Almost a year has passed since the Supreme Court instructed President Obama’s Justice Depart-ment to work with the plaintiffs in reaching reconciliation on the Health and Human Services mandate. Recently, the Justice Department under President Trump asked the Fifth Circuit Court of Appeals for another 60 days to reach a settlement.
Trump officials say the delay is necessary because many staff positions have not yet been filled, and the issues involved are “complex.” But that hasn’t stopped the Justice Department from settling other lawsuits. Moreover, this business about the mandate being “complex” is a dodge: either the mandate is an affront to religious liberty or it is not.
The Obama administration angered Catholics when they learned that it was targeting such groups as the Little Sisters of the Poor. Initially, the Obama team tried to force the Little Sisters to pay for abortion-inducing drugs in their healthcare plan. Under pressure, the lawyers scaled back their demands, but they still sought to compromise the nuns by making them complicit in approving the mandate.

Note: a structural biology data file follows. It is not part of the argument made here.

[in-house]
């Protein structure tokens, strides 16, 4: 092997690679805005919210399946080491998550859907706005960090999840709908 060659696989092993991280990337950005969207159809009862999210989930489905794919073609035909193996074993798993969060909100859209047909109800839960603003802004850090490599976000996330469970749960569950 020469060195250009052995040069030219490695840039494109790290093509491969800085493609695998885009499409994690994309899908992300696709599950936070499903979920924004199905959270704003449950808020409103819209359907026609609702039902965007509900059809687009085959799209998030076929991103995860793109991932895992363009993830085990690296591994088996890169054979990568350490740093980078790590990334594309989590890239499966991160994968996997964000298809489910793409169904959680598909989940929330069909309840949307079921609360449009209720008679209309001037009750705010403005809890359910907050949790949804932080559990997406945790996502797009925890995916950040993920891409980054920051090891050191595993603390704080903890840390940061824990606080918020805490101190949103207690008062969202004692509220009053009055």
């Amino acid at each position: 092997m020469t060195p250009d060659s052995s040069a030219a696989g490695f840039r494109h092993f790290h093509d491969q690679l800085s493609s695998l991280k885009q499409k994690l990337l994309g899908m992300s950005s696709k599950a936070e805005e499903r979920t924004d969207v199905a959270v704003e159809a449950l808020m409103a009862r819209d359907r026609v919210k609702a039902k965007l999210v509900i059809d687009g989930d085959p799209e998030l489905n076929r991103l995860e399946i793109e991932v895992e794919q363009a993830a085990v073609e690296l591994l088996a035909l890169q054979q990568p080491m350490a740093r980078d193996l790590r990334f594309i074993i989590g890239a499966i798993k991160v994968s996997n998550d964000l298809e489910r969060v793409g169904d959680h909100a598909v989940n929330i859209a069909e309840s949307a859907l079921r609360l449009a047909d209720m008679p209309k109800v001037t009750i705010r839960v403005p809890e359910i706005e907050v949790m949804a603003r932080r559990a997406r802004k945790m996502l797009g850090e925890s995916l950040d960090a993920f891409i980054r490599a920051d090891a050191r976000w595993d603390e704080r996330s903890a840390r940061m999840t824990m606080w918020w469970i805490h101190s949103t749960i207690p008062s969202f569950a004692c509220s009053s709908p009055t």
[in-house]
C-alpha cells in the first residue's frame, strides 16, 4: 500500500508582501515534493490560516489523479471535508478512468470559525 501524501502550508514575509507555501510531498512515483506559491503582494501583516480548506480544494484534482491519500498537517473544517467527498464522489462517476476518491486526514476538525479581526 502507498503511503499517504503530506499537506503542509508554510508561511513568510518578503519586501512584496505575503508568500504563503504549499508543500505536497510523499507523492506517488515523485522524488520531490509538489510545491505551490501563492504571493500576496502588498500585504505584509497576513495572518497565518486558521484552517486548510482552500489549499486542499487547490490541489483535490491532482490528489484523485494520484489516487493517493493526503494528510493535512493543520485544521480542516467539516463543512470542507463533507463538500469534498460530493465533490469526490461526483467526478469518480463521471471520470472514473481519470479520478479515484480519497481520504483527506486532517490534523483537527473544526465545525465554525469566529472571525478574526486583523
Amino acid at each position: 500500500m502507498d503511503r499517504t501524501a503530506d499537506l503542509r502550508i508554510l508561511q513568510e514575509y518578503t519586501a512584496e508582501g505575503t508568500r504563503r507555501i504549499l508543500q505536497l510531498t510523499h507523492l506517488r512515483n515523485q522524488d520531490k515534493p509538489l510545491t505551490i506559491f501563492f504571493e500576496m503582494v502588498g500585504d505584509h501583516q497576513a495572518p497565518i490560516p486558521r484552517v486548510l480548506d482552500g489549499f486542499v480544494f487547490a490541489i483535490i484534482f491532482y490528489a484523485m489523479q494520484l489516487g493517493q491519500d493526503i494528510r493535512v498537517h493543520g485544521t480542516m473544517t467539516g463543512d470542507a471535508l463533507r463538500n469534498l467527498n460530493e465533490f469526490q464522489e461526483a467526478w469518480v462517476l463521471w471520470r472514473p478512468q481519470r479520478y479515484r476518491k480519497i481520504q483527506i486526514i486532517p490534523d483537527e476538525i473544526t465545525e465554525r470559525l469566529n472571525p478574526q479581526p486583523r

The most pernicious aspect of this issue is rarely discussed. Just how did the Obama administration manage to put the arm on the Little Sisters in the first place? By adopting the thinking of the ACLU.
It was the ACLU’s lawyers in California who first broached the idea that a Catholic institution is not legitimately Catholic if it staffs and serves a large body of people who are not Catholic. The Obama administration, under the tutelage of HHS Secretary Kathleen Sebelius—a rabid defender of partial-birth abortion—tailored the language of the mandate to meet that test. Therefore, because the Little Sisters do not discriminate against non-Catholics in tending to their needs, they are not considered Catholic!
In sharp contrast to his predecessor, Trump has shown himself to be religion-friendly. He needs to recognize, however, that the HHS mandate is a non-negotiable issue: If he wants to keep the support of Catholics, the HHS mandate must go.